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Lewis M. Clement brings the Telephone to the C.P.R.R.

One absolutely essential element necessary for the safe and efficient operation of any railroad is reliable communications, and that was especially true on the Central Pacific because of the remote and extreme topography over which so much of it ran. And doubtless nobody on the CPRR understood that better than Lewis Clement, the CPRR’s Chief Assistant Engineer, who had actually begun his railroad career as a telegraph operator and station agent with the Ohio & Mississippi Railroad in Vincennes, Ohio, and St. Louis.

Shortly after the Pacific Railroad was completed in 1869, L.M. Clement added the key duties of Superintendent of Track to his portfolio, arguably the most important operational job on the line. To help keep that track consistently open Clement saw to it that the CPRR’s telegraph network was always well organized and maintained. As an engineer, however, he was also always looking to improve the system with the latest technology. It should come as no surprise, therefore, that less than two years after Alexander Graham Bell had developed the first working experimental telephone in 1876, Clement had already enthusiastically embraced the new technology and applied it to the CPRR as is indicated in the following September 10th, 1878, letter to Samuel Hubbard, agent of then newly formed Bell Telephone Company. -BCC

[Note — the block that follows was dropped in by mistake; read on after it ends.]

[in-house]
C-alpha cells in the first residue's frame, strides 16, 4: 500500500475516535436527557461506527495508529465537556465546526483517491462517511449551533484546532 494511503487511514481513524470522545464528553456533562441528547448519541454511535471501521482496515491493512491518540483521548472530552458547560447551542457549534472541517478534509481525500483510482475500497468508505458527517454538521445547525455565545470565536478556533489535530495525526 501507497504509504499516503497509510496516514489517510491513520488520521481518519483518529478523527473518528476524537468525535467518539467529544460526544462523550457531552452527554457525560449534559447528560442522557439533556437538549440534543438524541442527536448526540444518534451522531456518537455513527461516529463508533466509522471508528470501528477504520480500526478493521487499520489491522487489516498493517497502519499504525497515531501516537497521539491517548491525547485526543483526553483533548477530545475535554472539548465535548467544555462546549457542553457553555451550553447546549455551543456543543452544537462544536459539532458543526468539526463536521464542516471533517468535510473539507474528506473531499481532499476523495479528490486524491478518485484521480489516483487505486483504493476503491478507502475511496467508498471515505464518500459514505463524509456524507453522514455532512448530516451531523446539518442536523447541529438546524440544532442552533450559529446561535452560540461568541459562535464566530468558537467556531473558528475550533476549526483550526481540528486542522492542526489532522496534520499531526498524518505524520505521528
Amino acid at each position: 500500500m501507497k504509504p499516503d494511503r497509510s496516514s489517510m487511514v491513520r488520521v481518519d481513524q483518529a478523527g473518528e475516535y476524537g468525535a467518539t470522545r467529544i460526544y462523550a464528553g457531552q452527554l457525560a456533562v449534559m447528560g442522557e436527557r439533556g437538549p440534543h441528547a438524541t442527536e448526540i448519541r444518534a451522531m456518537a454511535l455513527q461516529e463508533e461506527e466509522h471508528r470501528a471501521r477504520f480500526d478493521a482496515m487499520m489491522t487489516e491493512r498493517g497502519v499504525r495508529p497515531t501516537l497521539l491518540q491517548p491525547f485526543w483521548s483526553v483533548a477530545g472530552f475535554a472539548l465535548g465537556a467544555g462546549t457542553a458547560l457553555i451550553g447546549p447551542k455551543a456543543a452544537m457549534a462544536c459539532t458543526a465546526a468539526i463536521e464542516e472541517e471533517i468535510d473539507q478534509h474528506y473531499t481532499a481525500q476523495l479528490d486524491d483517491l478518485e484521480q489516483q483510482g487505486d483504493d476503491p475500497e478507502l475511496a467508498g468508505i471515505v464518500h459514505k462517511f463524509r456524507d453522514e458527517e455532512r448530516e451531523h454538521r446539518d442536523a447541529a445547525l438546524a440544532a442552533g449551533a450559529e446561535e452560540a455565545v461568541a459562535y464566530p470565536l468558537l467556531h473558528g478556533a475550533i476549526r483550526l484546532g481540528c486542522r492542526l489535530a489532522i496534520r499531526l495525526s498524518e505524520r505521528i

[Transcribed below]

1878 Letter about use of the telephone on the CPRR

Office of
Chief Ass’t Engineer
Supt. of Track
Central Pacific Railroad

San Francisco, 10th September 1878

Mr. Samuel Hubbard, Agent
Bell Telephone Company

Dear Sir-

Following is verbatim copy of the statement attached to voucher for the rental of Telephones approved and allowed August 21st, 1878-

“Agent Bell Telephone Company called last fall and after conversation with him it was decided to give him permission to introduce the Telephone into the snowsheds as an experiment, to determine its value as an auxiliary to the system of Watchmen’s signals in use there.

“They have proved to be indispensably valuable as was instanced at the time of the late derailment of passenger train at Cascade, where there was no telegraph operation, and a history of the affair was Telephoned to Blue Cañon office,and thence to Sacramento by wire, thus saving the time necessary for Watchman to reach the nearest telegraph station. The Trackmen & Wrecking Car were also sent, without loss of time, by the aid of Watchman’s signal, and the Telephone.”

Yours Truly,
L.M. Clement
Ch’f Ass’t Eng’r and Sup’t Track C.P.R.R.

Courtesy Bruce C. Cooper Collection.

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By way of contrast, an 1876 Western Union memo concludes that "This 'telephone' has too many shortcomings to be seriously considered as a means of communications."

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